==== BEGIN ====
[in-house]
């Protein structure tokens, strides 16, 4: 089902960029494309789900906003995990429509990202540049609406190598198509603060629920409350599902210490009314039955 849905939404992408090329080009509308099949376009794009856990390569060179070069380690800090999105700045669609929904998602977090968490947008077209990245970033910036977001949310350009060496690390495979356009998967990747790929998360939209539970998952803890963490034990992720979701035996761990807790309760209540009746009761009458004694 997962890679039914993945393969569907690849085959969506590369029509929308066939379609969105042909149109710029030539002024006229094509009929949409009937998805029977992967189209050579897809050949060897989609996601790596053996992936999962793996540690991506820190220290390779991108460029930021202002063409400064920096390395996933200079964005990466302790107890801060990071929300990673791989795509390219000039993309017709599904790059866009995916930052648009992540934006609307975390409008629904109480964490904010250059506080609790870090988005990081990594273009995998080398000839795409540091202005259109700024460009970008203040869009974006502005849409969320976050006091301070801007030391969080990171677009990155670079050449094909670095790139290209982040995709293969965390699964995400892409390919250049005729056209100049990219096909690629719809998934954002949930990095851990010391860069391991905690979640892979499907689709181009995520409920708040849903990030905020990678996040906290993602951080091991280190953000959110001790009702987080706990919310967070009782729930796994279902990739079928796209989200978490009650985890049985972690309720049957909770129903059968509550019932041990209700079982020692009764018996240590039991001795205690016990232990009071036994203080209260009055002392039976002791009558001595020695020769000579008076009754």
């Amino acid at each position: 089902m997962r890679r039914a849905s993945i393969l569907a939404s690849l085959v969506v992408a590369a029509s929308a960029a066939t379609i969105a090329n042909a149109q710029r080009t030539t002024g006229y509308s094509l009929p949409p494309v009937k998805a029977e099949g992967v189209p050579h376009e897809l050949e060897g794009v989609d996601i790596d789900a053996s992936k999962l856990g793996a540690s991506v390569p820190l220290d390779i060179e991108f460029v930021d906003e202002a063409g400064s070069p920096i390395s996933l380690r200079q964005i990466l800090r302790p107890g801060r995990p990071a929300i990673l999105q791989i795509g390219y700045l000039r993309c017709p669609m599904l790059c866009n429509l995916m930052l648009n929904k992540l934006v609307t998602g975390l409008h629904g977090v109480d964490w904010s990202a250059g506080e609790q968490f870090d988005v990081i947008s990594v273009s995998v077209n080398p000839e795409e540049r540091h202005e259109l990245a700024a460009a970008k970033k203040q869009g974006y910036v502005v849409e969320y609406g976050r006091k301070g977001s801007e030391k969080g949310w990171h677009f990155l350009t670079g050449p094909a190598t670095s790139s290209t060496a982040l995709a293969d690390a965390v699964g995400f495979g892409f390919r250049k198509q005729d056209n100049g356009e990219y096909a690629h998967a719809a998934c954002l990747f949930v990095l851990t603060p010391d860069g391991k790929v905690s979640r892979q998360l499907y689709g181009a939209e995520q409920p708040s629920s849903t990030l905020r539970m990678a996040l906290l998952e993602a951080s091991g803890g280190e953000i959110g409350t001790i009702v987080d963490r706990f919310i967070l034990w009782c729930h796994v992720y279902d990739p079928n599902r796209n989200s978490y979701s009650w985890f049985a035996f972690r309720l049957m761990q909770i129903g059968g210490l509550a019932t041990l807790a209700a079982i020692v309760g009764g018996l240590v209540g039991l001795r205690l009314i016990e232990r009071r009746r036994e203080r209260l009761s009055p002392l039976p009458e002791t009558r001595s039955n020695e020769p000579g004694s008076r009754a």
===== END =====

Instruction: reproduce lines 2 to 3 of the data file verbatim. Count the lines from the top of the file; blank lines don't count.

């Protein structure tokens, strides 16, 4: 089902960029494309789900906003995990429509990202540049609406190598198509603060629920409350599902210490009314039955 849905939404992408090329080009509308099949376009794009856990390569060179070069380690800090999105700045669609929904998602977090968490947008077209990245970033910036977001949310350009060496690390495979356009998967990747790929998360939209539970998952803890963490034990992720979701035996761990807790309760209540009746009761009458004694 997962890679039914993945393969569907690849085959969506590369029509929308066939379609969105042909149109710029030539002024006229094509009929949409009937998805029977992967189209050579897809050949060897989609996601790596053996992936999962793996540690991506820190220290390779991108460029930021202002063409400064920096390395996933200079964005990466302790107890801060990071929300990673791989795509390219000039993309017709599904790059866009995916930052648009992540934006609307975390409008629904109480964490904010250059506080609790870090988005990081990594273009995998080398000839795409540091202005259109700024460009970008203040869009974006502005849409969320976050006091301070801007030391969080990171677009990155670079050449094909670095790139290209982040995709293969965390699964995400892409390919250049005729056209100049990219096909690629719809998934954002949930990095851990010391860069391991905690979640892979499907689709181009995520409920708040849903990030905020990678996040906290993602951080091991280190953000959110001790009702987080706990919310967070009782729930796994279902990739079928796209989200978490009650985890049985972690309720049957909770129903059968509550019932041990209700079982020692009764018996240590039991001795205690016990232990009071036994203080209260009055002392039976002791009558001595020695020769000579008076009754």
């Amino acid at each position: 089902m997962r890679r039914a849905s993945i393969l569907a939404s690849l085959v969506v992408a590369a029509s929308a960029a066939t379609i969105a090329n042909a149109q710029r080009t030539t002024g006229y509308s094509l009929p949409p494309v009937k998805a029977e099949g992967v189209p050579h376009e897809l050949e060897g794009v989609d996601i790596d789900a053996s992936k999962l856990g793996a540690s991506v390569p820190l220290d390779i060179e991108f460029v930021d906003e202002a063409g400064s070069p920096i390395s996933l380690r200079q964005i990466l800090r302790p107890g801060r995990p990071a929300i990673l999105q791989i795509g390219y700045l000039r993309c017709p669609m599904l790059c866009n429509l995916m930052l648009n929904k992540l934006v609307t998602g975390l409008h629904g977090v109480d964490w904010s990202a250059g506080e609790q968490f870090d988005v990081i947008s990594v273009s995998v077209n080398p000839e795409e540049r540091h202005e259109l990245a700024a460009a970008k970033k203040q869009g974006y910036v502005v849409e969320y609406g976050r006091k301070g977001s801007e030391k969080g949310w990171h677009f990155l350009t670079g050449p094909a190598t670095s790139s290209t060496a982040l995709a293969d690390a965390v699964g995400f495979g892409f390919r250049k198509q005729d056209n100049g356009e990219y096909a690629h998967a719809a998934c954002l990747f949930v990095l851990t603060p010391d860069g391991k790929v905690s979640r892979q998360l499907y689709g181009a939209e995520q409920p708040s629920s849903t990030l905020r539970m990678a996040l906290l998952e993602a951080s091991g803890g280190e953000i959110g409350t001790i009702v987080d963490r706990f919310i967070l034990w009782c729930h796994v992720y279902d990739p079928n599902r796209n989200s978490y979701s009650w985890f049985a035996f972690r309720l049957m761990q909770i129903g059968g210490l509550a019932t041990l807790a209700a079982i020692v309760g009764g018996l240590v209540g039991l001795r205690l009314i016990e232990r009071r009746r036994e203080r209260l009761s009055p002392l039976p009458e002791t009558r001595s039955n020695e020769p000579g004694s008076r009754a």